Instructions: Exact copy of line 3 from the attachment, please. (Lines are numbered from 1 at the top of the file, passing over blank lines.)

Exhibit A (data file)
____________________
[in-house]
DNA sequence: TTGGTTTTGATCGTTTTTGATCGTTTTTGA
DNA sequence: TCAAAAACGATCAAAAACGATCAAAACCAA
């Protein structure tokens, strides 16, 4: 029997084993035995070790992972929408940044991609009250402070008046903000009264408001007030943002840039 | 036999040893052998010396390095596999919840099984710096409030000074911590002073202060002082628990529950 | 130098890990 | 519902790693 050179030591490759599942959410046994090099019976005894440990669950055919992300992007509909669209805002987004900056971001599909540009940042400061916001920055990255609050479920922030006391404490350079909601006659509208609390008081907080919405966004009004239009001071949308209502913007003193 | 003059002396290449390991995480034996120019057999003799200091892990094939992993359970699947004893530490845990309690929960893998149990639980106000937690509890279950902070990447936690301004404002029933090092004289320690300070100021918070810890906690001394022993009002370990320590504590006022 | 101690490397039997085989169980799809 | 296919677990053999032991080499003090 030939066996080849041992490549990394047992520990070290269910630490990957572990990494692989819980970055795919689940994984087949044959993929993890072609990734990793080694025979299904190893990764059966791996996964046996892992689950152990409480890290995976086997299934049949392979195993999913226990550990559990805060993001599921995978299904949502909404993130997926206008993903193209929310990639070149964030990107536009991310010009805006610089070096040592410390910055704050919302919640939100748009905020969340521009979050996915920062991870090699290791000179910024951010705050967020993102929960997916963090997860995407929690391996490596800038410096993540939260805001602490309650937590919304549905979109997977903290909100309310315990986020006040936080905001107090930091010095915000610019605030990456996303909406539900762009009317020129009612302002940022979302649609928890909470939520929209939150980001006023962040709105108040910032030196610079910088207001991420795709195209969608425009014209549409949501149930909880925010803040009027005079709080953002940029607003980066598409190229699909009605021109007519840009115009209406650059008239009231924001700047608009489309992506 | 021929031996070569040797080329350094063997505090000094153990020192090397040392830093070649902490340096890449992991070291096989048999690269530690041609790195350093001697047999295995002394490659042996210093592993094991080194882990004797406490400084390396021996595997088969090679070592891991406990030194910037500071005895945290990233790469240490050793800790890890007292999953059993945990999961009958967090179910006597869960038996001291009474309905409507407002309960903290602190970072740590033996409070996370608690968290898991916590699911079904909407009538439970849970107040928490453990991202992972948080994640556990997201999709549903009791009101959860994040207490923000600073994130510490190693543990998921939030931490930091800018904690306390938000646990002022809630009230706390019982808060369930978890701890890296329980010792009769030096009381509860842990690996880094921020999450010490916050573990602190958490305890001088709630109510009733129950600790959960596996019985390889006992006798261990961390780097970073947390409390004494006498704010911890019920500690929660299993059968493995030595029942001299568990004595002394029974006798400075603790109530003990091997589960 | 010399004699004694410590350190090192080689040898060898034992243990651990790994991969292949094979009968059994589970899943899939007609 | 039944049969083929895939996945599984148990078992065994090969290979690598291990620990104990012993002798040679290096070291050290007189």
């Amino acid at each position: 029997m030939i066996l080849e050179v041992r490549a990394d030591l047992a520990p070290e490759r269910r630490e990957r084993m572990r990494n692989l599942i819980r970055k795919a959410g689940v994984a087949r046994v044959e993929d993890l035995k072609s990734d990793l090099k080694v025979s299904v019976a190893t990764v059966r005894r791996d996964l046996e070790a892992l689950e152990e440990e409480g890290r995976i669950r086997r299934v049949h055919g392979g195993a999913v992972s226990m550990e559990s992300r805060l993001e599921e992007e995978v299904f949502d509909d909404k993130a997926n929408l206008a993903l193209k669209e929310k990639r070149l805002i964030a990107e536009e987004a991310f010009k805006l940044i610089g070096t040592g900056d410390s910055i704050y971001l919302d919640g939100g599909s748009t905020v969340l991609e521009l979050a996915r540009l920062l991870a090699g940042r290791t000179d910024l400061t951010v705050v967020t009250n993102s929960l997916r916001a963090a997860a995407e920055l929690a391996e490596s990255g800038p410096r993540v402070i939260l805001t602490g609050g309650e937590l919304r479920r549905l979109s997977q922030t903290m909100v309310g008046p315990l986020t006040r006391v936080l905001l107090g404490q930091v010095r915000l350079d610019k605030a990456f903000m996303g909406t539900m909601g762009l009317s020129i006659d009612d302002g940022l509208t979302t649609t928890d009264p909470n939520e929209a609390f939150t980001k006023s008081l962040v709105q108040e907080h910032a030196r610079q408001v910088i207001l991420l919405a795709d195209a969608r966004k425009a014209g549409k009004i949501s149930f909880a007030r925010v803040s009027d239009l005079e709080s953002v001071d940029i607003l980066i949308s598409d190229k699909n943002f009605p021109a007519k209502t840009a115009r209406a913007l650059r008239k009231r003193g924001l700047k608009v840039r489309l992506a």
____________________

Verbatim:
DNA sequence: TCAAAAACGATCAAAAACGATCAAAACCAA